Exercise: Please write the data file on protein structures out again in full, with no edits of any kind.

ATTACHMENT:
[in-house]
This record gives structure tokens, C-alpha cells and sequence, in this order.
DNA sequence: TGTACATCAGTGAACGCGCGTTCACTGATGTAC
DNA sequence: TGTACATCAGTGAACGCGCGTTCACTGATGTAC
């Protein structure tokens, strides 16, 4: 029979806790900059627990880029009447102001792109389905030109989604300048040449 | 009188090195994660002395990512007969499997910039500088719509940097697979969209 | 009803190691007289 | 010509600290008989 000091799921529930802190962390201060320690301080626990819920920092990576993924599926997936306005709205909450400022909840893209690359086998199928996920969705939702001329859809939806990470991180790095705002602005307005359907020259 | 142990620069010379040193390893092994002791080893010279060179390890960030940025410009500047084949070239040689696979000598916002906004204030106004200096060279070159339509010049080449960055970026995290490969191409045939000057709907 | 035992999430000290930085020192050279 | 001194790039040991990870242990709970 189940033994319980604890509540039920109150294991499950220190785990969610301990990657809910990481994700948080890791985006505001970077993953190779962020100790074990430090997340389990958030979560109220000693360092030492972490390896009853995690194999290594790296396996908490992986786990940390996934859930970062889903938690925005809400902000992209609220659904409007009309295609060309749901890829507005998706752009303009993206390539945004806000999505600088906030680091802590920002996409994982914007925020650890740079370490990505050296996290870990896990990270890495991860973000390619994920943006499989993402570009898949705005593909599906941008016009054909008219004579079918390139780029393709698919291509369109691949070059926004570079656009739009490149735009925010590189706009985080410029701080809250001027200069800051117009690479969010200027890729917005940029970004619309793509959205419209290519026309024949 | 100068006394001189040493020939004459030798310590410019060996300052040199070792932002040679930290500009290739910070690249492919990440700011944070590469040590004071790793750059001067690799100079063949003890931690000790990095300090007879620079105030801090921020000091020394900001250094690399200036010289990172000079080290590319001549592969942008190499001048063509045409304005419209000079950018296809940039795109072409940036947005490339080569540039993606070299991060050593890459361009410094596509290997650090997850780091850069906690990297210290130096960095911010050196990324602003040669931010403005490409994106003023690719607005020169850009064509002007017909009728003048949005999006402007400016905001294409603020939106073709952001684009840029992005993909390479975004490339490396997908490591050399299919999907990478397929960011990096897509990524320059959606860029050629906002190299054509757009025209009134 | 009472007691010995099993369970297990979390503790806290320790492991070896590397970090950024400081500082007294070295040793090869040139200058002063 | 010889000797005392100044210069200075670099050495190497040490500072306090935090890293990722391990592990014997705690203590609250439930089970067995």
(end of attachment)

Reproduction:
[in-house]
This record gives structure tokens, C-alpha cells and sequence, in this order.
DNA sequence: TGTACATCAGTGAACGCGCGTTCACTGATGTAC
DNA sequence: TGTACATCAGTGAACGCGCGTTCACTGATGTAC
């Protein structure tokens, strides 16, 4: 029979806790900059627990880029009447102001792109389905030109989604300048040449 | 009188090195994660002395990512007969499997910039500088719509940097697979969209 | 009803190691007289 | 010509600290008989 000091799921529930802190962390201060320690301080626990819920920092990576993924599926997936306005709205909450400022909840893209690359086998199928996920969705939702001329859809939806990470991180790095705002602005307005359907020259 | 142990620069010379040193390893092994002791080893010279060179390890960030940025410009500047084949070239040689696979000598916002906004204030106004200096060279070159339509010049080449960055970026995290490969191409045939000057709907 | 035992999430000290930085020192050279 | 001194790039040991990870242990709970 189940033994319980604890509540039920109150294991499950220190785990969610301990990657809910990481994700948080890791985006505001970077993953190779962020100790074990430090997340389990958030979560109220000693360092030492972490390896009853995690194999290594790296396996908490992986786990940390996934859930970062889903938690925005809400902000992209609220659904409007009309295609060309749901890829507005998706752009303009993206390539945004806000999505600088906030680091802590920002996409994982914007925020650890740079370490990505050296996290870990896990990270890495991860973000390619994920943006499989993402570009898949705005593909599906941008016009054909008219004579079918390139780029393709698919291509369109691949070059926004570079656009739009490149735009925010590189706009985080410029701080809250001027200069800051117009690479969010200027890729917005940029970004619309793509959205419209290519026309024949 | 100068006394001189040493020939004459030798310590410019060996300052040199070792932002040679930290500009290739910070690249492919990440700011944070590469040590004071790793750059001067690799100079063949003890931690000790990095300090007879620079105030801090921020000091020394900001250094690399200036010289990172000079080290590319001549592969942008190499001048063509045409304005419209000079950018296809940039795109072409940036947005490339080569540039993606070299991060050593890459361009410094596509290997650090997850780091850069906690990297210290130096960095911010050196990324602003040669931010403005490409994106003023690719607005020169850009064509002007017909009728003048949005999006402007400016905001294409603020939106073709952001684009840029992005993909390479975004490339490396997908490591050399299919999907990478397929960011990096897509990524320059959606860029050629906002190299054509757009025209009134 | 009472007691010995099993369970297990979390503790806290320790492991070896590397970090950024400081500082007294070295040793090869040139200058002063 | 010889000797005392100044210069200075670099050495190497040490500072306090935090890293990722391990592990014997705690203590609250439930089970067995």